Battle For Bittora

Category: Fiction

Price: 299

Publishers: Harper Collins

Pages: 426

Sarojini Pandey or Jinni is content with her life working as an animator in Pixel Animation where she designs 3D kitaanus (germs) for toilet cleaners until one day her grandmother, Pushpa Pandey barges into her office and drops a bomb. Pushapa Pandey, hailing from Pavit Pradesh, is a three time Lok Sabha MP and the widow of a famous Indian freedom fighter Madan Mohan Pandey. She pesters Jinni to contest the elections on a Pragati Party ticket from her hometown, Bittoragarh. After initial hesitations a reluctant and nervous Jinni finally gives in to her grandmother’s wish and lands up in the hot and dusty lands of Pavit Pradesh. Soon she finds herself surrounded by dimwitted party workers, kleptomaniac election organisers and sycophants as she goes from door to door begging people to vote for her. And to make matters worse her main opponent from Indian Janta Party turns out to be her childhood buddy, Zain Altaf Khaan whom she finds extremely hot and attractive. A love struck Jinni continues to battle her way through all the muck that comes her way in the hope of winning the elections and upholding her family’s dignity.

To begin with this book has all what it takes to become a successful Bollywood film. Just add a few sizzling item numbers, get the most glamorous stars to act in the movie, tweak the story a wee bit and we have the script of a potential blockbuster ready in our hands. With love, politics, sex, romance and oodles of humour all packed into a neat little bundle this book is definitely the entire package a film-maker could ask for.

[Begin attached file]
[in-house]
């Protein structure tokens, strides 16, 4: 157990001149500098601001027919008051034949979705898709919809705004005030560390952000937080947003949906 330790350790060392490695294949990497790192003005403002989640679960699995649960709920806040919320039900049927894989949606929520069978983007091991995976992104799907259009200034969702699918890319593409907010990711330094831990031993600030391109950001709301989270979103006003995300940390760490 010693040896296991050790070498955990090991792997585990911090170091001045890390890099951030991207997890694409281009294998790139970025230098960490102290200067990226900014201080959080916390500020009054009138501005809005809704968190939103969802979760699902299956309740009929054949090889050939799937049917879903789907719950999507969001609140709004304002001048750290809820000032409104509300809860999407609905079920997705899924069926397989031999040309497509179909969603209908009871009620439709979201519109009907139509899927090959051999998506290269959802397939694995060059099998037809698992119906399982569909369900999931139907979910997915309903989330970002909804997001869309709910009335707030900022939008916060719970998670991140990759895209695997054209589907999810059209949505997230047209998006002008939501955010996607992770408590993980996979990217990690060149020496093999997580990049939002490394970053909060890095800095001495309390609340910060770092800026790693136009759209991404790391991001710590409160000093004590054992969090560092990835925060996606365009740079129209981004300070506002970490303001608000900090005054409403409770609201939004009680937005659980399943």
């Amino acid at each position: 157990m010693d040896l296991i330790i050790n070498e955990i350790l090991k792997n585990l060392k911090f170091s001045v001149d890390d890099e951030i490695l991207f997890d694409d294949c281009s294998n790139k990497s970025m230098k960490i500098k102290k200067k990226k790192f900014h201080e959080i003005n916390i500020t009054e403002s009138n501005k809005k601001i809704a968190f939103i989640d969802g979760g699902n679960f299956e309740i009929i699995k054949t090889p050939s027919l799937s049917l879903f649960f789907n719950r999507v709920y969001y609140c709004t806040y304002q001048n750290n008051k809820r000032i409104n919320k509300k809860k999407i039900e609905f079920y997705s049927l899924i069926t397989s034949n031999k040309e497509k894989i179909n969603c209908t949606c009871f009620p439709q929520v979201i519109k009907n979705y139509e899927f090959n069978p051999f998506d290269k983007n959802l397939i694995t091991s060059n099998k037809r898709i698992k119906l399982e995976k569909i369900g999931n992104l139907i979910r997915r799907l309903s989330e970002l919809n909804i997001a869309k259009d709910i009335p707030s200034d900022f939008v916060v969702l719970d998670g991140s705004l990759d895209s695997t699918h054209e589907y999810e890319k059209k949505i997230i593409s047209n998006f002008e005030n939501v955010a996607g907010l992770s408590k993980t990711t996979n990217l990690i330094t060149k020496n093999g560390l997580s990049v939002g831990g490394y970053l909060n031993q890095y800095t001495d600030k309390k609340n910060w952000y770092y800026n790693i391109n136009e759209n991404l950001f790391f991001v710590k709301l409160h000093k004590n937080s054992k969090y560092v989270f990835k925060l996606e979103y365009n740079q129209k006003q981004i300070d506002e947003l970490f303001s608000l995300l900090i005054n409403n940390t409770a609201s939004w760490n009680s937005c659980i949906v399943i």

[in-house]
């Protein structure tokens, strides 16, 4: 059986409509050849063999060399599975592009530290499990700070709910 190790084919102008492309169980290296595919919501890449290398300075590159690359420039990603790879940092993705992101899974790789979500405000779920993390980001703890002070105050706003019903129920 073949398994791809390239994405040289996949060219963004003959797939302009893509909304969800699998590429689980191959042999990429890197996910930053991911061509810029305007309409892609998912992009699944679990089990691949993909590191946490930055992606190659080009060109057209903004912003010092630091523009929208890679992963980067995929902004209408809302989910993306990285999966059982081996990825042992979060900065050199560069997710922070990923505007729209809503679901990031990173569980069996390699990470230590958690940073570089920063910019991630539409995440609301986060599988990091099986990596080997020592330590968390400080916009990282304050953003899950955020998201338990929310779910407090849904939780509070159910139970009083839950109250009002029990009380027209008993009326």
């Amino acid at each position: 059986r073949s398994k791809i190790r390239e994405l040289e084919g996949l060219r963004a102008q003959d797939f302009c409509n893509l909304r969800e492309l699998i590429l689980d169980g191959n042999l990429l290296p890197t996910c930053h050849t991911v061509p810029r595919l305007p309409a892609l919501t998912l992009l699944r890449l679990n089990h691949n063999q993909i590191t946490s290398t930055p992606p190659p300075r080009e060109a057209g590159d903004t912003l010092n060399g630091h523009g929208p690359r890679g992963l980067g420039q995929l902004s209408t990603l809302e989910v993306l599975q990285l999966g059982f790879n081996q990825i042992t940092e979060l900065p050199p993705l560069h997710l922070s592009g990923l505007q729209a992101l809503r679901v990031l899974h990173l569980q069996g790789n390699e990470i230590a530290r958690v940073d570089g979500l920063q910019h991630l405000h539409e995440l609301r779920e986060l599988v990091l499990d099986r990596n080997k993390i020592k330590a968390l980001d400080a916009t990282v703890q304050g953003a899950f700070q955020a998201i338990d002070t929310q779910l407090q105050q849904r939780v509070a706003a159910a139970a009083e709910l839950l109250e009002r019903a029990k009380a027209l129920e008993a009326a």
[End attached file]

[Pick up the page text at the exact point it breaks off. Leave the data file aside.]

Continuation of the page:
‘Excuse me, beti but my grandson’s wife is not letting him consume.’

I looked rather bemusedly and said, ‘Consume what?’

He looked at me like I was a moron.

‘Consume the marriage, of course..’

The book is centred around the Lok Sabha elections and needless to say the subject itself is attractive enough to draw readers towards the book. You will have no trouble guessing which two political parties are being talked about. Hailing from a political family the author has given us a peek into the backstage happenings of the Lok Sabha elections. We also get to meet several youngsters who want to take active part in Indian Politics.

The portrayal of each and every character in this book is remarkable. While Jinni, the protagonist, is impulsive, confused and on the whole seems a little lost a calm, composed and idealistic Zak has all the traits of being a great leader. But the character that elicited the maximum number of laughs from me was Jinni’s grandmother, Amma ji. Her idiosyncrasies, witticism and crass responses  have never failed to tickle my funny bone.

That ij what you say when you are not having opsun! Now, we are having opsun. Why sud we become dark in the sun growing teenda gobhi instead of fighting election in Bittora if we have  opsun? Hum mentally retarded hain kya?

A liberal use of Hindi words made throughout the book has always managed to create the right impact. The story moves at a reasonably good pace and keeps the readers engrossed.

 The end on the other hand is quite predictable. Almost everyone can guess the outcome of the elections and the fate of Jinni and Zain’s romance.

On the whole the book is very entertaining. If you don’t mind having an occasional laugh on a crowded government bus while your fellow passengers stare at you with strange expressions on their faces this book can definitely go on your “to read” list.